Chinese encyclopedia

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To be distinguished from Chinese Encyclopedia or Encyclopedia of China.

Chinese encyclopedias are encyclopedias published in the Chinese language or encyclopedias about China and Chinese-related topics. The origin of encyclopedias in China can be traced to the late Han dynasty, circa 220 CE. Chinese has two words for "encyclopedia, encyclopedic", common baike (Chinese: 百科; pinyin: bǎikē; Wade–Giles: pai-ke; literally: "hundred subjects") and literary dadian (Chinese: 大典; pinyin: dàdiǎn; Wade–Giles: ta-tien; literally: "great canon"). For example, baike quanshu (百科全書 "hundred subjects complete book") "comprehensive encyclopedia" and Yongle dadian (永樂大典 'Yongle [Emperor's] great canon) "Yongle Encyclopedia". Encyclopedic works were published in China for well over one and a half thousand years before China's first modern encyclopedias were published after China's economic liberalization in the 1980s, during the reform period. Several encyclopedias have been published in China since then, including several specialist and children's encyclopedias. The major title currently available - in both paper and online versions - is the Encyclopedia of China (中国大百科全书 Zhōngguó Dà Bǎikē Quánshū), published by Encyclopedia of China Publishing House.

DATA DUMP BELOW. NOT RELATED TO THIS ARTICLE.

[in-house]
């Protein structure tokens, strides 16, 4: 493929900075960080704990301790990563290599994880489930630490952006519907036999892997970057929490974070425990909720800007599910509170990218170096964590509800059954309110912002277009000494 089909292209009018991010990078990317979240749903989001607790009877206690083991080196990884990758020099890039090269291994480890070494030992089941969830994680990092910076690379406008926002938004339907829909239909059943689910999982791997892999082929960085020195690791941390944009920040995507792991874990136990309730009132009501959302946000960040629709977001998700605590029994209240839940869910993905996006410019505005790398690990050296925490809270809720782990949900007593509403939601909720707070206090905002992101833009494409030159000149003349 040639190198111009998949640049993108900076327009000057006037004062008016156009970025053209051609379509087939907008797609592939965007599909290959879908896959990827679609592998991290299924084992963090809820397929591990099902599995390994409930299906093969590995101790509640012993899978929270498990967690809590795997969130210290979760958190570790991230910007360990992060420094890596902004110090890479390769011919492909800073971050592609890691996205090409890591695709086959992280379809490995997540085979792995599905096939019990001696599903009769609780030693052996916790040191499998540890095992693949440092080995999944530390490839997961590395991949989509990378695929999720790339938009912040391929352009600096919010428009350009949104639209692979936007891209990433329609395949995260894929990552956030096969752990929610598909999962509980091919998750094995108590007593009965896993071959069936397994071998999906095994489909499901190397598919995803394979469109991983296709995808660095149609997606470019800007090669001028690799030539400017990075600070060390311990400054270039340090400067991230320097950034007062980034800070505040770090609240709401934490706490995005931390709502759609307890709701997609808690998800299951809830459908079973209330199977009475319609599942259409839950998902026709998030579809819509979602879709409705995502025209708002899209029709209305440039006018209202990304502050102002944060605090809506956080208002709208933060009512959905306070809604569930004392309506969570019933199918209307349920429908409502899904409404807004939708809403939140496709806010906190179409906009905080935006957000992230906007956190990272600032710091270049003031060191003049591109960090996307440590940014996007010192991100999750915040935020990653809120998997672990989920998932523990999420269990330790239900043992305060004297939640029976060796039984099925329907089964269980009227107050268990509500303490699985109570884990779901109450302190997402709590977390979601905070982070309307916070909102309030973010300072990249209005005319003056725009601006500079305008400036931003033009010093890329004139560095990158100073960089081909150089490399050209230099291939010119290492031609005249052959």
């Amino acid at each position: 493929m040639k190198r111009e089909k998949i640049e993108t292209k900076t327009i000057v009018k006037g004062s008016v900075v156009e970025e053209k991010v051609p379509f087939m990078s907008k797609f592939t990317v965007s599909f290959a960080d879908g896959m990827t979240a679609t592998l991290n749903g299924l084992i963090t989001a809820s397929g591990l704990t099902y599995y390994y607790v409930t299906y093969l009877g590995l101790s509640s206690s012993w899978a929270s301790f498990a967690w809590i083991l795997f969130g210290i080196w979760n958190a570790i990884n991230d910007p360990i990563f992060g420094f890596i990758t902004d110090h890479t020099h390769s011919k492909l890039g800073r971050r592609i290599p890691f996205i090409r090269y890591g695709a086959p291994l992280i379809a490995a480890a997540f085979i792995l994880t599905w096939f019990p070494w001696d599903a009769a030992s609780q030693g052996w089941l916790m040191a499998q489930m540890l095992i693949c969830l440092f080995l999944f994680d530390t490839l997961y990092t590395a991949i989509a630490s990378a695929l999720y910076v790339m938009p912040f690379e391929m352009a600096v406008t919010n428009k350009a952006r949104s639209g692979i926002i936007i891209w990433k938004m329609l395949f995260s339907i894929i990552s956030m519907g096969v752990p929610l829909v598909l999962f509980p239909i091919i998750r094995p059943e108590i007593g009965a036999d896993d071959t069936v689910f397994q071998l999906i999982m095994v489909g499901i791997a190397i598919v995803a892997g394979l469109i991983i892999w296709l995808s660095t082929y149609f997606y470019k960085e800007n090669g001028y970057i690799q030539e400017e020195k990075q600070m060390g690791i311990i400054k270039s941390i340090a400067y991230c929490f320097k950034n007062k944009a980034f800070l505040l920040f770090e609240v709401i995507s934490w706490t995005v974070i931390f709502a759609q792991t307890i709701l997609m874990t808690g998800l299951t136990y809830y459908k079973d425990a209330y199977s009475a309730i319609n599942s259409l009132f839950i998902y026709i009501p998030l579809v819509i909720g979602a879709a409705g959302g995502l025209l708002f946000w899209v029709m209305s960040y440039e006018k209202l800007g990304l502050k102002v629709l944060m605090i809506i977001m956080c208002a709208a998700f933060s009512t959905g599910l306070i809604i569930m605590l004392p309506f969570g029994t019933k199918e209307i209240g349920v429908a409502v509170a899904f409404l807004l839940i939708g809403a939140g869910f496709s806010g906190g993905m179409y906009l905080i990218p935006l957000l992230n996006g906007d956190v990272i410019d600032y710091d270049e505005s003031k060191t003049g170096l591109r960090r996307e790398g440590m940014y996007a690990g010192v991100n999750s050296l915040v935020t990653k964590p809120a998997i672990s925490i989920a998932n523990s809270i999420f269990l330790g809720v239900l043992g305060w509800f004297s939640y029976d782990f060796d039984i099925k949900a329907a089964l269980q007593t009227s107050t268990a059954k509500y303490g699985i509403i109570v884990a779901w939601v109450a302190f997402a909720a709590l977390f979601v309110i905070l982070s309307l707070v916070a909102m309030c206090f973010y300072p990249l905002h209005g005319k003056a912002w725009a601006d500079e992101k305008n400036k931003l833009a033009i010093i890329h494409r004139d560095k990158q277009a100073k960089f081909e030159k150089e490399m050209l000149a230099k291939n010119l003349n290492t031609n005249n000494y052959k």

Since the 21st century, with internet use proliferating, a number of online encyclopedias have been started. The three largest online Chinese encyclopedias are Hudong, Baidu Baike and Chinese Wikipedia.

History[edit]

The history of encyclopedias in China is distinctive and covers almost two thousand years. Traditional Chinese encyclopedias differ from the modern encyclopedia in that they are mainly anthologies of significant literature with some aspects of the dictionary. Compiled by eminent scholars, they have been revised rather than replaced over hundreds of years.

Earliest compendium of the kind was the Lüshi Chunqiu (3 c. BCE). However, the Song dynasty scholar Wang Yinglin zh:王應麟 (1223-1296) names the Huang lan zh:皇覽 of the Three Kingdoms (3 c. CE, now lost) to be the first encyclopedia. Among the most prominent in the imperial history are the Tang dynasty Tongdian and the Ming Yongle Encyclopedia. The Tang precedent was followed by creation of large imperial compendia known as the Ten Universals zh:十通.

Publications[edit]

Encyclopedias written in Chinese.

Onlines[edit]

Free[edit]

Non free[edit]

  • Encyclopedia of Taiwan (January 2005)

Other related encyclopedias[edit]

Though not technically Chinese encyclopedias because they are not written in Chinese, there have been many specialist works in other languages that have focused on China itself as a subject. These include:

English
  • Berkshire Encyclopedia of China (2009), Berkshire Publishing Group. Linsun Cheng, Kerry Brown, Winberg Chai, et al. (Editors).
  • Cambridge Encyclopedia of China, Cambridge University Press.
  • Encyclopedia of China, Dorothy Perkins.
  • Encyclopedia Of Contemporary Chinese Civilization (2005), Greenwood Pub Group. Jing Luo (Editor).
  • Science and Civilization in China, Cambridge University Press.
  • Nagel's Encyclopedia Guide: China, Nagel Publishers, Geneva, 1968.
  • Encyclopaedia Sinica, 1917. Samuel Couling (British)

See also[edit]

References[edit]

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